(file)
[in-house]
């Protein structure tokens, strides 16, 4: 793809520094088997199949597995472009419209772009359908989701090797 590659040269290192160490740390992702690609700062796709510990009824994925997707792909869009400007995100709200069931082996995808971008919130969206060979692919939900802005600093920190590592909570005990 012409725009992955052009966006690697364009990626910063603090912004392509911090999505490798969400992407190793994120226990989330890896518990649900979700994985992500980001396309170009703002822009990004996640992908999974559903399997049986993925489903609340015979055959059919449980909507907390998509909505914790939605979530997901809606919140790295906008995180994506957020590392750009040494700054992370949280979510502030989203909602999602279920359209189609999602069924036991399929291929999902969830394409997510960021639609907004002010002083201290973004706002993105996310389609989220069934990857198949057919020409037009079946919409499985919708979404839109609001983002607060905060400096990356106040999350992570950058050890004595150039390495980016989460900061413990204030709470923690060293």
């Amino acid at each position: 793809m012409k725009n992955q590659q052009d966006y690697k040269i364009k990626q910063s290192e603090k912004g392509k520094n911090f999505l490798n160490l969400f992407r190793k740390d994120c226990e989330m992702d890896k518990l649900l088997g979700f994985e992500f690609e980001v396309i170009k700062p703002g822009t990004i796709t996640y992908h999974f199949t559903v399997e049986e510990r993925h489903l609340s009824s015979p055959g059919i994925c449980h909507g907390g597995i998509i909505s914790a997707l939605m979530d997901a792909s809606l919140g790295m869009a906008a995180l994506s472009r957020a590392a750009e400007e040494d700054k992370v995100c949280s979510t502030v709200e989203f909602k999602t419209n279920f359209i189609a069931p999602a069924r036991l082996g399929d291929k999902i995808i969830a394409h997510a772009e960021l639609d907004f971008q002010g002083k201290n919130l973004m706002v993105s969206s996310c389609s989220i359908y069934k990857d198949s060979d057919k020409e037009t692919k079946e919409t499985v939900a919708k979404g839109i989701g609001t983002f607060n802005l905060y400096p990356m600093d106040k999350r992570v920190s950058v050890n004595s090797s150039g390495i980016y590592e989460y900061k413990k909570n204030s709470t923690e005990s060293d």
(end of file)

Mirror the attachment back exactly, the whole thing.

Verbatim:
[in-house]
């Protein structure tokens, strides 16, 4: 793809520094088997199949597995472009419209772009359908989701090797 590659040269290192160490740390992702690609700062796709510990009824994925997707792909869009400007995100709200069931082996995808971008919130969206060979692919939900802005600093920190590592909570005990 012409725009992955052009966006690697364009990626910063603090912004392509911090999505490798969400992407190793994120226990989330890896518990649900979700994985992500980001396309170009703002822009990004996640992908999974559903399997049986993925489903609340015979055959059919449980909507907390998509909505914790939605979530997901809606919140790295906008995180994506957020590392750009040494700054992370949280979510502030989203909602999602279920359209189609999602069924036991399929291929999902969830394409997510960021639609907004002010002083201290973004706002993105996310389609989220069934990857198949057919020409037009079946919409499985919708979404839109609001983002607060905060400096990356106040999350992570950058050890004595150039390495980016989460900061413990204030709470923690060293």
């Amino acid at each position: 793809m012409k725009n992955q590659q052009d966006y690697k040269i364009k990626q910063s290192e603090k912004g392509k520094n911090f999505l490798n160490l969400f992407r190793k740390d994120c226990e989330m992702d890896k518990l649900l088997g979700f994985e992500f690609e980001v396309i170009k700062p703002g822009t990004i796709t996640y992908h999974f199949t559903v399997e049986e510990r993925h489903l609340s009824s015979p055959g059919i994925c449980h909507g907390g597995i998509i909505s914790a997707l939605m979530d997901a792909s809606l919140g790295m869009a906008a995180l994506s472009r957020a590392a750009e400007e040494d700054k992370v995100c949280s979510t502030v709200e989203f909602k999602t419209n279920f359209i189609a069931p999602a069924r036991l082996g399929d291929k999902i995808i969830a394409h997510a772009e960021l639609d907004f971008q002010g002083k201290n919130l973004m706002v993105s969206s996310c389609s989220i359908y069934k990857d198949s060979d057919k020409e037009t692919k079946e919409t499985v939900a919708k979404g839109i989701g609001t983002f607060n802005l905060y400096p990356m600093d106040k999350r992570v920190s950058v050890n004595s090797s150039g390495i980016y590592e989460y900061k413990k909570n204030s709470t923690e005990s060293d």